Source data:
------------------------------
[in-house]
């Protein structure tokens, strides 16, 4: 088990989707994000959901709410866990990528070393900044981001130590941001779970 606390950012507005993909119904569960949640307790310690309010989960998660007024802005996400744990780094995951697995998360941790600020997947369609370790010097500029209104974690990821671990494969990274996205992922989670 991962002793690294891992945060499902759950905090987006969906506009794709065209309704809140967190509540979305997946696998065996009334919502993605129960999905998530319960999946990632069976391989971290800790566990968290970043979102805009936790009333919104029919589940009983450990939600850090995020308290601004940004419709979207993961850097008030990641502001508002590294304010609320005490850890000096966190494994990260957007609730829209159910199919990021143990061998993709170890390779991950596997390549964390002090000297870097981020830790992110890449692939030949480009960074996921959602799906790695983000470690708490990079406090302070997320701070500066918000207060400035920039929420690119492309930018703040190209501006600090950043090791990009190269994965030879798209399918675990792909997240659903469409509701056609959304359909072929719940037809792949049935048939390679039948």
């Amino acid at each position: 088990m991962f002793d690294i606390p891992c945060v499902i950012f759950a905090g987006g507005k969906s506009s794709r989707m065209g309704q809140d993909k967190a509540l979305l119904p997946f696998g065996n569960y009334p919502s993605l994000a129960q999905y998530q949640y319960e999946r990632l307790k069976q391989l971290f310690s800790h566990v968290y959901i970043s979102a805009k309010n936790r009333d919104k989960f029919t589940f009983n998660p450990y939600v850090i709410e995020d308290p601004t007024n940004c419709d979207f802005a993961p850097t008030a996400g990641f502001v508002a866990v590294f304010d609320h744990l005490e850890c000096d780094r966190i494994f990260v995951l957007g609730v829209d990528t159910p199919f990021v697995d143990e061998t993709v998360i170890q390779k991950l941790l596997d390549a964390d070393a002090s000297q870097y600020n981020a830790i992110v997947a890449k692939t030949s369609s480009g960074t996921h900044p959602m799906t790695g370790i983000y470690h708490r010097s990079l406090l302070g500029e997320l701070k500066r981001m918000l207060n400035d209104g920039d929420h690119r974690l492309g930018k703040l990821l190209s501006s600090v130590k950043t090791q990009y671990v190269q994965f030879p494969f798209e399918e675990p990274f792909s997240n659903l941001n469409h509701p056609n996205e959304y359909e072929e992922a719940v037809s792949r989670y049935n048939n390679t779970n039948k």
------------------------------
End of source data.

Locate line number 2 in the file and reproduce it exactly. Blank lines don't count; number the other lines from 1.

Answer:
């Protein structure tokens, strides 16, 4: 088990989707994000959901709410866990990528070393900044981001130590941001779970 606390950012507005993909119904569960949640307790310690309010989960998660007024802005996400744990780094995951697995998360941790600020997947369609370790010097500029209104974690990821671990494969990274996205992922989670 991962002793690294891992945060499902759950905090987006969906506009794709065209309704809140967190509540979305997946696998065996009334919502993605129960999905998530319960999946990632069976391989971290800790566990968290970043979102805009936790009333919104029919589940009983450990939600850090995020308290601004940004419709979207993961850097008030990641502001508002590294304010609320005490850890000096966190494994990260957007609730829209159910199919990021143990061998993709170890390779991950596997390549964390002090000297870097981020830790992110890449692939030949480009960074996921959602799906790695983000470690708490990079406090302070997320701070500066918000207060400035920039929420690119492309930018703040190209501006600090950043090791990009190269994965030879798209399918675990792909997240659903469409509701056609959304359909072929719940037809792949049935048939390679039948």